On Friday, October 27th, the Fairfax County Federation of Citizens Associations and the Fairfax Committee of 100 co-sponsored a debate about Question #1, the Marshall/Newman “marriage” Amendment at the Fairfax Government Center.
Standing against the amendment were Jim Dyke, a partner at McGuire Woods and a former VA Secretary of Education, and Doug Koelemay, Managing Director at Qorvis Communications. Standing for the amendment were Delegate Bob Marshall, patron of the amendment and Victoria Cobb, executive director of the Family Foundation of Virginia. A Fairfax Public Access, Channel 10, film crew were taping; look on Channel 10 for replays of the event.
On a night where the weather was uncooperative, somewhere between 100 and 200 people showed up to hear the debate. Unfortunately, it seemed to be mostly a theater of the decided as roughly 80% of the audience seemed to strongly disapprove of the amendment with perhaps 20% of the audience in favor of it. It wasn’t clear how many undecided voters were actually there. This shows how much of a non-issue this is for the general public when only people whose lives are personally affected and those who through intolerance or misunderstanding want to hurt us.
The other disappointment was that the format was not interactive. Though audience questions were taken, they had to be pre-written before the debate started and were selected by the event sponsors. While this does allow them to screen out off topic questions, it doesn’t allow any follow up based on answers.
Still, despite this limitation, the event was interesting.
For example, according to Mrs. Cobb, our families aren’t families. According to her, we are “so-called families.” For a person who claims to be so concerned about the welfare of families to be so committed to working to ensure ours are disadvantaged is beyond comprehension.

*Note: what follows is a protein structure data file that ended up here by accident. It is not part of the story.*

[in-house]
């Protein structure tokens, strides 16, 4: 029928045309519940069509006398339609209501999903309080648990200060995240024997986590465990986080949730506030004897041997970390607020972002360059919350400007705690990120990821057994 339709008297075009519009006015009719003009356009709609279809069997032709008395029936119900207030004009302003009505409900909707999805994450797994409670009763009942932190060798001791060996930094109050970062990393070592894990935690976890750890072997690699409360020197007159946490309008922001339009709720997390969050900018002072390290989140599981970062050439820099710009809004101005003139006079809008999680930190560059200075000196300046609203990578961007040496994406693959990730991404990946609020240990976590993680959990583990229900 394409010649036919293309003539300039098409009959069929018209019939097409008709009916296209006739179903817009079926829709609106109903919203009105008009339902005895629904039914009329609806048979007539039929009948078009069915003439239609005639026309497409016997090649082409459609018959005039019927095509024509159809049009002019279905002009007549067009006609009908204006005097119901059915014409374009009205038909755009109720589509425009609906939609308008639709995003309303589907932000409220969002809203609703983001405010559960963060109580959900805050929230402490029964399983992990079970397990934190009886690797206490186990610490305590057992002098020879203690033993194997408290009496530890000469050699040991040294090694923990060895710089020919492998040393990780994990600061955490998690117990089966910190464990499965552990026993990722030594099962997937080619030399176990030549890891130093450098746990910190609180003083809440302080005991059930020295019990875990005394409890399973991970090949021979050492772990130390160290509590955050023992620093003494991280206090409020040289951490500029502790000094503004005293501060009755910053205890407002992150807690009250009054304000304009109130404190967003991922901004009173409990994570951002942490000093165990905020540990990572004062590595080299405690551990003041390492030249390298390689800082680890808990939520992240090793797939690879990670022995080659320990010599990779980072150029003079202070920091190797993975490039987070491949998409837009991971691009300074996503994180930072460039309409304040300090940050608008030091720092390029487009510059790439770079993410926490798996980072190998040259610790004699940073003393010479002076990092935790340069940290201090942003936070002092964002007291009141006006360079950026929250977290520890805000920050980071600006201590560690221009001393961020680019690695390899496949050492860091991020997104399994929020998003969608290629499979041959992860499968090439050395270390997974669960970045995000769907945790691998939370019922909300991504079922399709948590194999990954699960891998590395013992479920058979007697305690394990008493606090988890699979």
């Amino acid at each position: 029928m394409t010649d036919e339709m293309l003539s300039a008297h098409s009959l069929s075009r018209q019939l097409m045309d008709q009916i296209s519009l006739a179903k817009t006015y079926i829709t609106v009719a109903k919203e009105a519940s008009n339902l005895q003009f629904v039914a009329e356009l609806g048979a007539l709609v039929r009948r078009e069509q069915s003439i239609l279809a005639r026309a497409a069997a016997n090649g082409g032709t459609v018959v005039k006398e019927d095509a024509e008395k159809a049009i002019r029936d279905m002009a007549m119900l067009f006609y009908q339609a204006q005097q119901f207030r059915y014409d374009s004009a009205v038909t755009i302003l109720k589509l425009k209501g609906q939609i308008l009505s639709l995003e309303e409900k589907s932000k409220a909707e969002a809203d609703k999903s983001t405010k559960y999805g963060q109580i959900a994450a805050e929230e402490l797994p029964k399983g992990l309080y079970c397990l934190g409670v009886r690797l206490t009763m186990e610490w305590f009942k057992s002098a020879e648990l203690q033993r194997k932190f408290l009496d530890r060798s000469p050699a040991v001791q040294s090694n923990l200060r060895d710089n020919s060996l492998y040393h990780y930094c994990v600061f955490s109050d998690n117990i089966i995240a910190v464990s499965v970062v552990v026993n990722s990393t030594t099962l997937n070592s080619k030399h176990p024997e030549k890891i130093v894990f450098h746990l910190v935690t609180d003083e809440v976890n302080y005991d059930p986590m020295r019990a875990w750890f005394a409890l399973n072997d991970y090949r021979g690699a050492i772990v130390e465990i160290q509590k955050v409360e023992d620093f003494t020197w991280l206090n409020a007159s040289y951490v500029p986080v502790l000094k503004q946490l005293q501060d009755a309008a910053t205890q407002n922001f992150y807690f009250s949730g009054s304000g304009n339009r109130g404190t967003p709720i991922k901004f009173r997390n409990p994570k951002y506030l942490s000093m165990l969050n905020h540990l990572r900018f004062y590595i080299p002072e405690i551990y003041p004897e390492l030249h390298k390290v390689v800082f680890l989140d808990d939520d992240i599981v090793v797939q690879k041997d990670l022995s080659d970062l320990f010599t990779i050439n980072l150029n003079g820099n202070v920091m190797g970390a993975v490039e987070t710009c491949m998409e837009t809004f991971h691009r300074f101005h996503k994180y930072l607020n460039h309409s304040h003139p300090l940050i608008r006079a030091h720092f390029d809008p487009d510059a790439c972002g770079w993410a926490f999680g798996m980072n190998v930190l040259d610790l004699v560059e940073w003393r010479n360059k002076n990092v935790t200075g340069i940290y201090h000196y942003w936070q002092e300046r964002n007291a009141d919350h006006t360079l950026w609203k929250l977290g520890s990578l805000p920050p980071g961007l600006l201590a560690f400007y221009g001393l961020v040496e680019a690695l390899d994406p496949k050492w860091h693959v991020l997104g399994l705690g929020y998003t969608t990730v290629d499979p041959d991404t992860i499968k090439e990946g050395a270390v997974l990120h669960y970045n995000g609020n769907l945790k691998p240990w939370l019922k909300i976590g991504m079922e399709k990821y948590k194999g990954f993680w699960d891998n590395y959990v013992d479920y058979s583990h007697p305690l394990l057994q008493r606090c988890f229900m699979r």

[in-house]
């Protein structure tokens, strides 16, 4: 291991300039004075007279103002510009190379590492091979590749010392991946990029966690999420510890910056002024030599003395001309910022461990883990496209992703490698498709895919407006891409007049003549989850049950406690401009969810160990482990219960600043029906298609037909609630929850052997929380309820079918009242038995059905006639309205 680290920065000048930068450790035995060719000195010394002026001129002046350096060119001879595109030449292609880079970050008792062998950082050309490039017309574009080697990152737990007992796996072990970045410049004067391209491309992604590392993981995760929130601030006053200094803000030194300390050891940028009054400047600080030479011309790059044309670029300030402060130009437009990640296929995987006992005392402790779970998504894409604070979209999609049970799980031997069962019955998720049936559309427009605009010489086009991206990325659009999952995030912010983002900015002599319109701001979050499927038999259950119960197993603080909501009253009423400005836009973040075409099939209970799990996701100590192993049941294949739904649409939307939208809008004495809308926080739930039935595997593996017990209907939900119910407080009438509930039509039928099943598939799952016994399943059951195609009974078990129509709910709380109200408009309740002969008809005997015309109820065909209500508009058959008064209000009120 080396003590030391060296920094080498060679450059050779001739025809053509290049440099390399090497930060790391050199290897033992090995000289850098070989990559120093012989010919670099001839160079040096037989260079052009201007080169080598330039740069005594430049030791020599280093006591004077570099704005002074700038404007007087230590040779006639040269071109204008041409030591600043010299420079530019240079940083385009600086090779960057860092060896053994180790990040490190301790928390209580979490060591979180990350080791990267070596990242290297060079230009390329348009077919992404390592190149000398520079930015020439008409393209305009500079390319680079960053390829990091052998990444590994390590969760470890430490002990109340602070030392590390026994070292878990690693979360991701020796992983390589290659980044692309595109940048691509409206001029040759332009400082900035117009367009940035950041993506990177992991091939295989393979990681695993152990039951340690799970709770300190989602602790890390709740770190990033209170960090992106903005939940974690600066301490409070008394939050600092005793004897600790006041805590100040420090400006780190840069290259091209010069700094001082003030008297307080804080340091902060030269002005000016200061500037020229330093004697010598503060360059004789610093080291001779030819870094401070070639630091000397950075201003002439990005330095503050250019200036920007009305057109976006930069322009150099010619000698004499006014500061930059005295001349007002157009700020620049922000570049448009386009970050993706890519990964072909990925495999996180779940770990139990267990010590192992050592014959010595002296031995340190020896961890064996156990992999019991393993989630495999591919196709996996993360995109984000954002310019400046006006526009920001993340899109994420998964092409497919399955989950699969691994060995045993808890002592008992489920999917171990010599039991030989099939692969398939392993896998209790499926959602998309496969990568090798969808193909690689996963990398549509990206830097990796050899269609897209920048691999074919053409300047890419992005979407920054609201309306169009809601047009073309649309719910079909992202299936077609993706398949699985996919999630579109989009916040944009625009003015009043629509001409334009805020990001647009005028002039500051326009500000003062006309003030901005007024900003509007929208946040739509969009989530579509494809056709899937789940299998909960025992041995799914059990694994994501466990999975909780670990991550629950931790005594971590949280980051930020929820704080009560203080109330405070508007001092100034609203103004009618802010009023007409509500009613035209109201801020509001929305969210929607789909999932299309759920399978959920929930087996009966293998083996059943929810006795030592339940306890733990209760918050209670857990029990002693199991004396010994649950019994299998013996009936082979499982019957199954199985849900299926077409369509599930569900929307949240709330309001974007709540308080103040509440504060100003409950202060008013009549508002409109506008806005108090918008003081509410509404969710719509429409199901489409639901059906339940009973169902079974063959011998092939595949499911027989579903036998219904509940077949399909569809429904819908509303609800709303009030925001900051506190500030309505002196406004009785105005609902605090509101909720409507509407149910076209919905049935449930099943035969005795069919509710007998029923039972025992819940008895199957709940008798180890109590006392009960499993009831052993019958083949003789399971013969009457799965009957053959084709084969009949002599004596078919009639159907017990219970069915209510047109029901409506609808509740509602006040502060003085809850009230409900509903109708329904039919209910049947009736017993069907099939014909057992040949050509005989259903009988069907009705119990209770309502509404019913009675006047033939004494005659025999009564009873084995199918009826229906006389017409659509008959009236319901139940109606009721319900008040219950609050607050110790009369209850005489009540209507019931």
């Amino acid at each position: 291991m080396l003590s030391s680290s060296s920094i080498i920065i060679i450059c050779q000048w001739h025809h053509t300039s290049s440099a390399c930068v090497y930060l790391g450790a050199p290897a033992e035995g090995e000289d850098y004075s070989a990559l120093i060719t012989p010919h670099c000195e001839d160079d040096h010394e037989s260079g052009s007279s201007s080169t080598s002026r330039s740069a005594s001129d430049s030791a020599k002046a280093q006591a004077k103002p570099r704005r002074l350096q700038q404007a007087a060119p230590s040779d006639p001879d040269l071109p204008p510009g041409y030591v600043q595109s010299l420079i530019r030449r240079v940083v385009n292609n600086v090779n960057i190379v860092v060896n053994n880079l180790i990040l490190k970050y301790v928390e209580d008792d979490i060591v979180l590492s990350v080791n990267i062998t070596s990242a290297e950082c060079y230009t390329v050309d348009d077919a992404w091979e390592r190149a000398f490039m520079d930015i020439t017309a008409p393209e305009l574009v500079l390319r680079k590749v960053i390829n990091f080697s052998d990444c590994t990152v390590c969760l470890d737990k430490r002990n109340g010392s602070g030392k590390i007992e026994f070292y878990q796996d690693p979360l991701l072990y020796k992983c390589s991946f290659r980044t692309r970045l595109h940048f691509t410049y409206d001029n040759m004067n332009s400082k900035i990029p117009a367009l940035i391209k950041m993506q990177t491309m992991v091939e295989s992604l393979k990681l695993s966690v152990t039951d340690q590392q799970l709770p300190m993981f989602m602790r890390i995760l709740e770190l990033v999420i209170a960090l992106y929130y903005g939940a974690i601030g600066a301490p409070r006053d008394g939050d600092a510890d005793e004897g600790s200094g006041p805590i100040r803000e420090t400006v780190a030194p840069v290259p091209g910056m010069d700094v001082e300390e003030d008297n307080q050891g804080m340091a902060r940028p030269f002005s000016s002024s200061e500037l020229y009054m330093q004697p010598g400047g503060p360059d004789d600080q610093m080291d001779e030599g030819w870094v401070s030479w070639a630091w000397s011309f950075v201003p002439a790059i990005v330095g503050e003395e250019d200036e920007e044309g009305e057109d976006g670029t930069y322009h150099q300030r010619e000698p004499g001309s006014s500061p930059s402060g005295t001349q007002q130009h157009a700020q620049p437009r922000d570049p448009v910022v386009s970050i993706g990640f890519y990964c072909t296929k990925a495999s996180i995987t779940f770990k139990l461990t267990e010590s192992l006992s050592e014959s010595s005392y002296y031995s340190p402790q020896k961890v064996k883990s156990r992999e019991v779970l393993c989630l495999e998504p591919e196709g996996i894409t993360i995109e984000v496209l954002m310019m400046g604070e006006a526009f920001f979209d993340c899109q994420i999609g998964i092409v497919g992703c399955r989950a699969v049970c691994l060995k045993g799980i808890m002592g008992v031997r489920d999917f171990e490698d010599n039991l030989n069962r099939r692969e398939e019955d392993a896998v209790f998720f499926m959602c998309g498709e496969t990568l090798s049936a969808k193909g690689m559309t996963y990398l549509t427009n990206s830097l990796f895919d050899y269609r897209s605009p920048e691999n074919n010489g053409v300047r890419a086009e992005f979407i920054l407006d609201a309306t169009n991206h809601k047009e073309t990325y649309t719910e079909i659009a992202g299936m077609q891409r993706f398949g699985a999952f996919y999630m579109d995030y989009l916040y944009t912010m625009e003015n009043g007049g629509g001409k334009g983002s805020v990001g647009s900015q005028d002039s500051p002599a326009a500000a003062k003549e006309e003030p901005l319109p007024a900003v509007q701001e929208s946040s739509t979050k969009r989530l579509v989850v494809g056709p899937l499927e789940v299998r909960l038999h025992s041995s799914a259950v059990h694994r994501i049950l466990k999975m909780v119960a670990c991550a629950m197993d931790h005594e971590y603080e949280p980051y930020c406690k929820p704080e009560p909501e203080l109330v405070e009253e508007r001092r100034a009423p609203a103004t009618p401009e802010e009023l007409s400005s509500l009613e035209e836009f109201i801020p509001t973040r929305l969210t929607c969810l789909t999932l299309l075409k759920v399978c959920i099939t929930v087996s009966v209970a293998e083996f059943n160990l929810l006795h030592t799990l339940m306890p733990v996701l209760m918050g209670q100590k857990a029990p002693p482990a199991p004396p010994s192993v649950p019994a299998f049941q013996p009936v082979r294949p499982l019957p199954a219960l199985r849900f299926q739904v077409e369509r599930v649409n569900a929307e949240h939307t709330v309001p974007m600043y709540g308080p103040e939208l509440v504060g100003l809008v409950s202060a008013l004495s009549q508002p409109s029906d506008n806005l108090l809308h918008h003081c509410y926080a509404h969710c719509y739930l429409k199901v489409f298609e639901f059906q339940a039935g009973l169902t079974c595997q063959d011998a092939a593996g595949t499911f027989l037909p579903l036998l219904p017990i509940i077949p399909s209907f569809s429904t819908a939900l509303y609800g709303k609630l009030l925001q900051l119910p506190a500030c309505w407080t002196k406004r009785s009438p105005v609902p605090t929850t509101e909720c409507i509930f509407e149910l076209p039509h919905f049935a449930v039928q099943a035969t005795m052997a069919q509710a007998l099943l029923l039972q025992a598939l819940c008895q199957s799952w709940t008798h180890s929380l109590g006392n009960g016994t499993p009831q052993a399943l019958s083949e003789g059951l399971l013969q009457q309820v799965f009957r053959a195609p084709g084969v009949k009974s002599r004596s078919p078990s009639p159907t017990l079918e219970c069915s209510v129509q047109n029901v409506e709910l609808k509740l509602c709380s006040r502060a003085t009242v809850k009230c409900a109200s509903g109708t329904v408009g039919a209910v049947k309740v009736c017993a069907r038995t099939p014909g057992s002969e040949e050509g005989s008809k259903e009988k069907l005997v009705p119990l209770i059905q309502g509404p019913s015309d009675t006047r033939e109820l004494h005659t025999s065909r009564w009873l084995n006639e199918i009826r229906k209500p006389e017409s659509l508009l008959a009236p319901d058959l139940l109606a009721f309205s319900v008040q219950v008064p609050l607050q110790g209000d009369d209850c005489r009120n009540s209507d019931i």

Delegate Marshall reprised his well-worn litany of exaggerations and generalizations quoting limited studies and questionable statistics he said support his position that children should only be raised by heterosexuals, therefore marriage should be reserved for heterosexuals. He said “gay marriage is like a square circle; not possible.”
Mr. McQuire and Mr. Koelemay made some excellent points about the unintended consequences of the amendment, some of the most serious being the consequences to victims of domestic violence. Ms. Cobb and Delegate Marshall tried to gloss over with responses that amounted to, “that can’t happen here. Trust us. If it does, we’ll fix it.” Something says they’d be very selective about the “unintended” consequences they decided to fix.
Sadly, the following questions that should have been asked, never were given a hearing:
How does allowing two men or two women to marry affect a single heterosexual marriage?
Name one consequence of gay marriage in Massachusetts except that thousands of gay couples have been able to protect their families?
Since these questions were not answered, make sure they continue to be asked! Questions like these expose the hypocrisy of the pro-amendment position, and those people who are undecided about how to vote need to hear both the questions and the loud lack of an answer.